Normally, I am the kind of viewer who watches a TV show from the start right through to the very end. Hence why I find it a challenge to make space for new shows in my life. Even when things get bad, I rarely leave them (although I have finally called time on Mr Selfridge – Friday’s at 9pm were never going to be a good time for it). I have the kind of loyalty that makes me a TV scheduler’s dream. Getting me hooked in the first place is the bigger challenge.

Having said that, some programmes to come to me at opportune moments. Gogglebox is a prime example, as I joined it in the third season at it really began to hit its stride. Likewise, I have recently become enamoured with First Dates. I only caught it as there happened to be nothing else on, and so many people had prattled away about it (some of whom I believed to have good taste), I just had to give it a go.

I can’t lie, I enjoyed it. Having said that, it is hard to make a show that pries into people’s private lives not interesting. I would have been very surprised to have been bored by it. The Valentine’s special, in particular, was well put together and showed love in many different forms. Actually, this is what I love most about First Dates, the fact that it isn’t just mid-to-late 20’s professionals. The older generations get a look in, LGBT couples are well represented, and those that are outside of mainstream society get a fair bite as well.

Four out of the five couples featured all, to one degree or another, warmed your heart, and not just because they all agreed to meet again. Take Frank and Catherine: he, a shy, slightly eccentric guy who has been bruised by life, she, a bubbly force of nature, all external confidence whilst paddling like a swan underneath. She will teach him to fake confidence until he becomes confident, and he will be the better for it.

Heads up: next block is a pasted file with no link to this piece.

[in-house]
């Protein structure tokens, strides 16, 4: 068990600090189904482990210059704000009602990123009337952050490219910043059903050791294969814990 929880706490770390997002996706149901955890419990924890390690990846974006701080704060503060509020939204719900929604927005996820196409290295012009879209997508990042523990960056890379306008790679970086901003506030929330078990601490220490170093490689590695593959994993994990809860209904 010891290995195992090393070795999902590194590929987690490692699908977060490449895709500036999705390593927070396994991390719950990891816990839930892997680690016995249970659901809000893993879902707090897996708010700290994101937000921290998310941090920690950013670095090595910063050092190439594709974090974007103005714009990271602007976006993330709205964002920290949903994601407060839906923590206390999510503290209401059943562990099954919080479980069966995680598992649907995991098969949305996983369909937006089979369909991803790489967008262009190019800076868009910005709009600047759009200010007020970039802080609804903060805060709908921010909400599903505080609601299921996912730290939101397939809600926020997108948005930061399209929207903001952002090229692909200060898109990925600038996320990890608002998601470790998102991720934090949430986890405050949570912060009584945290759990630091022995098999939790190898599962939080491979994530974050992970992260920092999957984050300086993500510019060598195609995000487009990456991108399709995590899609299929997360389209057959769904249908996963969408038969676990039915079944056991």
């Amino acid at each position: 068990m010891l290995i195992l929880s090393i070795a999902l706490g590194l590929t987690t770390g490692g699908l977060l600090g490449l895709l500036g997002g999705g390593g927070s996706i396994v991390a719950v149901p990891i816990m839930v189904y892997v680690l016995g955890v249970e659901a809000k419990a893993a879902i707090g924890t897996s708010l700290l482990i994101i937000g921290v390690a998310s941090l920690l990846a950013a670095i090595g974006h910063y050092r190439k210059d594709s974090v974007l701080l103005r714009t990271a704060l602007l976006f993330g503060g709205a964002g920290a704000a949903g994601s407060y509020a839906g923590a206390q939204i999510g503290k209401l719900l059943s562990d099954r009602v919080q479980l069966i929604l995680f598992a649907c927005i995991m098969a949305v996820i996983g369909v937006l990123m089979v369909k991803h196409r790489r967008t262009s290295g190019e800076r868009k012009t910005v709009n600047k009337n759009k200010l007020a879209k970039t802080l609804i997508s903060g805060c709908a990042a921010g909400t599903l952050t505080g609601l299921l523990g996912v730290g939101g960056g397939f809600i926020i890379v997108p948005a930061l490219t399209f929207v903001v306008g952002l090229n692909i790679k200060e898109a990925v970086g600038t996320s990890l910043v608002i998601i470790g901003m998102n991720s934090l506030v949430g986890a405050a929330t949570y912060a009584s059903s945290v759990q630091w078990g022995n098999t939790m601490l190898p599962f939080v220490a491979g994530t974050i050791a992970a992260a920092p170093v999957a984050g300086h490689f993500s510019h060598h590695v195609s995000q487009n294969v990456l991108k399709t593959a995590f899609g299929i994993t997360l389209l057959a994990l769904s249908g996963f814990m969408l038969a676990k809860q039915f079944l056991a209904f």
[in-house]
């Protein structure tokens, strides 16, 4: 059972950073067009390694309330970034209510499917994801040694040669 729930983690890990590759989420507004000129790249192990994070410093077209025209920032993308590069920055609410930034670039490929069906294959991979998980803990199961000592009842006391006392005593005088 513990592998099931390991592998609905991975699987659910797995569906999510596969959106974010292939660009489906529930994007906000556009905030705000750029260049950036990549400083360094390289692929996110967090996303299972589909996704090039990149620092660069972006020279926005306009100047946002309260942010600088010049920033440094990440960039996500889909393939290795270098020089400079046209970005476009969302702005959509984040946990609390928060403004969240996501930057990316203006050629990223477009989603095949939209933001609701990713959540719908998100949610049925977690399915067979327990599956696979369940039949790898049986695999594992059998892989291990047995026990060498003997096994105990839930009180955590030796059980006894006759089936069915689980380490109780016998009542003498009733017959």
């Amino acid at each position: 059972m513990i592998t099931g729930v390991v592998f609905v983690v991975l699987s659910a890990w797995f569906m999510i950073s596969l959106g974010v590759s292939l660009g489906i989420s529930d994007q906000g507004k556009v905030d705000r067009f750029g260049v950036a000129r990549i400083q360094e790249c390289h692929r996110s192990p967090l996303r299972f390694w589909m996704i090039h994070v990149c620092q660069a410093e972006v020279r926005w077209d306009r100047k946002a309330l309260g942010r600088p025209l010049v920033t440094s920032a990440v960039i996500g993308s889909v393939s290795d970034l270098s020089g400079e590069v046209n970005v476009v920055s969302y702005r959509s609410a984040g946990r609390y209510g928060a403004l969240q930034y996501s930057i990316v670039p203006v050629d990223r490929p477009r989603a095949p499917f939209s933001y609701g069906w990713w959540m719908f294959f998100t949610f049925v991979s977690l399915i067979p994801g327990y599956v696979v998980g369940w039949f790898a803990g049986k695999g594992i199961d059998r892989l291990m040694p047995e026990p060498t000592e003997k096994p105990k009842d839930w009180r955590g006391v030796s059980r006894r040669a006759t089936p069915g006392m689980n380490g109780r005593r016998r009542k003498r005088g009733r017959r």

Of course, not every story has a happy ending. Spoilt princess Miki held herself in such high esteem that she spent most of the date putting her date, Arnie, down. Even his attempts to match her social standing fell flat: “my family used to be the royal family of Naples” he said, clearly hoping that would appeal to her new money senses. “Naples is awful” came the devastating reply. Maybe she thought she was auditioning to be the new villain on Made in Chelsea? Either way, Arnie, despite his annoying tics, deserves someone better than her.

Would I watch it again? Yes, but not every week. It is something that you dip into rather than pledge allegiance to. One thing it has done, and I know this will sound corny, is that it has actually given me faith in the virtues of love. All the successful couples walked away that little bit happier with life. Don’t we all deserve that? Well, maybe not Miki.